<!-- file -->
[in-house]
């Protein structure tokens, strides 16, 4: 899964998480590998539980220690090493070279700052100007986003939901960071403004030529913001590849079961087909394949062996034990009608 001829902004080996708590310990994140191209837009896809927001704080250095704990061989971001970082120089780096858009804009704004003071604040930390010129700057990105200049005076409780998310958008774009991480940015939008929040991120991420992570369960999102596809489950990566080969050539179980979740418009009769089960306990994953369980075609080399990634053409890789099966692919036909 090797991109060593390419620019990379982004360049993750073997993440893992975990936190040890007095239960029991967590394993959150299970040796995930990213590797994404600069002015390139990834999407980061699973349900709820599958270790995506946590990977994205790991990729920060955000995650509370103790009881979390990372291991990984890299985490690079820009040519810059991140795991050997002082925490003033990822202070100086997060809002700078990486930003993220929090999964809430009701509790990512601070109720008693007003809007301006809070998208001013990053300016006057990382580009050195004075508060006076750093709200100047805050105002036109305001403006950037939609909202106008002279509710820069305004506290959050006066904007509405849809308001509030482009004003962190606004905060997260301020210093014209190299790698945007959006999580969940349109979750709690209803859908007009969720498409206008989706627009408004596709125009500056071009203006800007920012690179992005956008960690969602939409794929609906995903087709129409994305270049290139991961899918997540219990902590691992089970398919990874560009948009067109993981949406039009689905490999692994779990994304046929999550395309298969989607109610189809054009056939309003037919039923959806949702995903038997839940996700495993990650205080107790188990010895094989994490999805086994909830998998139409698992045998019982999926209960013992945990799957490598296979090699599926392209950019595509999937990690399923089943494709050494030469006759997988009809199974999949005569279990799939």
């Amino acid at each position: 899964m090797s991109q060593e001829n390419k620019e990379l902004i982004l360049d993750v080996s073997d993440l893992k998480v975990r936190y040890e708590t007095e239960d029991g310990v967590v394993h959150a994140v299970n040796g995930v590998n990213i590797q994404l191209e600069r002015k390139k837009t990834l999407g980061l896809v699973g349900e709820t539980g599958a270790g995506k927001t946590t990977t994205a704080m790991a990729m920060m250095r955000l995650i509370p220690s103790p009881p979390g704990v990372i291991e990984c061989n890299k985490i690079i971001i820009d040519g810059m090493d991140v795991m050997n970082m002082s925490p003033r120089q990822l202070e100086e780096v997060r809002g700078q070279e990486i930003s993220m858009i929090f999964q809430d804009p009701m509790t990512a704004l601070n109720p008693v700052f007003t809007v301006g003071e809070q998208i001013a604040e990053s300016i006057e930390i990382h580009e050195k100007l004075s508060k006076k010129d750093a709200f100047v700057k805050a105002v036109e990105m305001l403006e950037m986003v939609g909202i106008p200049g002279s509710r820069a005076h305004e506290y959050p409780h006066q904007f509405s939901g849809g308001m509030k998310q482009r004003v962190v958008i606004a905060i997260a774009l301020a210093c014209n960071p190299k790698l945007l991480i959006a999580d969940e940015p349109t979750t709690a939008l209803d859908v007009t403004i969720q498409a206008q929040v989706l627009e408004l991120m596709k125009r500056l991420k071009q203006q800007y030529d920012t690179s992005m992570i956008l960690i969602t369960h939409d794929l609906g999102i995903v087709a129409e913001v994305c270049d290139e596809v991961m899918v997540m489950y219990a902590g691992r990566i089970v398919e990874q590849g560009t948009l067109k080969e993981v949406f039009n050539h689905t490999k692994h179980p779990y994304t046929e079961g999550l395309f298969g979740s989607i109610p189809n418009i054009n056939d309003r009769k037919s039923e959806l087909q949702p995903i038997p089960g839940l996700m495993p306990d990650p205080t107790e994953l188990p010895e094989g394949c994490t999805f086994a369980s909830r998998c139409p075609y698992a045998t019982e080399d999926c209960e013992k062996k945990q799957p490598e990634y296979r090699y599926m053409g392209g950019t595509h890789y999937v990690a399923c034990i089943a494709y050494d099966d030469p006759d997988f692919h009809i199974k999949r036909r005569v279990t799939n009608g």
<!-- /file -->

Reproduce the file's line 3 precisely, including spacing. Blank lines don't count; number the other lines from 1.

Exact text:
């Amino acid at each position: 899964m090797s991109q060593e001829n390419k620019e990379l902004i982004l360049d993750v080996s073997d993440l893992k998480v975990r936190y040890e708590t007095e239960d029991g310990v967590v394993h959150a994140v299970n040796g995930v590998n990213i590797q994404l191209e600069r002015k390139k837009t990834l999407g980061l896809v699973g349900e709820t539980g599958a270790g995506k927001t946590t990977t994205a704080m790991a990729m920060m250095r955000l995650i509370p220690s103790p009881p979390g704990v990372i291991e990984c061989n890299k985490i690079i971001i820009d040519g810059m090493d991140v795991m050997n970082m002082s925490p003033r120089q990822l202070e100086e780096v997060r809002g700078q070279e990486i930003s993220m858009i929090f999964q809430d804009p009701m509790t990512a704004l601070n109720p008693v700052f007003t809007v301006g003071e809070q998208i001013a604040e990053s300016i006057e930390i990382h580009e050195k100007l004075s508060k006076k010129d750093a709200f100047v700057k805050a105002v036109e990105m305001l403006e950037m986003v939609g909202i106008p200049g002279s509710r820069a005076h305004e506290y959050p409780h006066q904007f509405s939901g849809g308001m509030k998310q482009r004003v962190v958008i606004a905060i997260a774009l301020a210093c014209n960071p190299k790698l945007l991480i959006a999580d969940e940015p349109t979750t709690a939008l209803d859908v007009t403004i969720q498409a206008q929040v989706l627009e408004l991120m596709k125009r500056l991420k071009q203006q800007y030529d920012t690179s992005m992570i956008l960690i969602t369960h939409d794929l609906g999102i995903v087709a129409e913001v994305c270049d290139e596809v991961m899918v997540m489950y219990a902590g691992r990566i089970v398919e990874q590849g560009t948009l067109k080969e993981v949406f039009n050539h689905t490999k692994h179980p779990y994304t046929e079961g999550l395309f298969g979740s989607i109610p189809n418009i054009n056939d309003r009769k037919s039923e959806l087909q949702p995903i038997p089960g839940l996700m495993p306990d990650p205080t107790e994953l188990p010895e094989g394949c994490t999805f086994a369980s909830r998998c139409p075609y698992a045998t019982e080399d999926c209960e013992k062996k945990q799957p490598e990634y296979r090699y599926m053409g392209g950019t595509h890789y999937v990690a399923c034990i089943a494709y050494d099966d030469p006759d997988f692919h009809i199974k999949r036909r005569v279990t799939n009608g």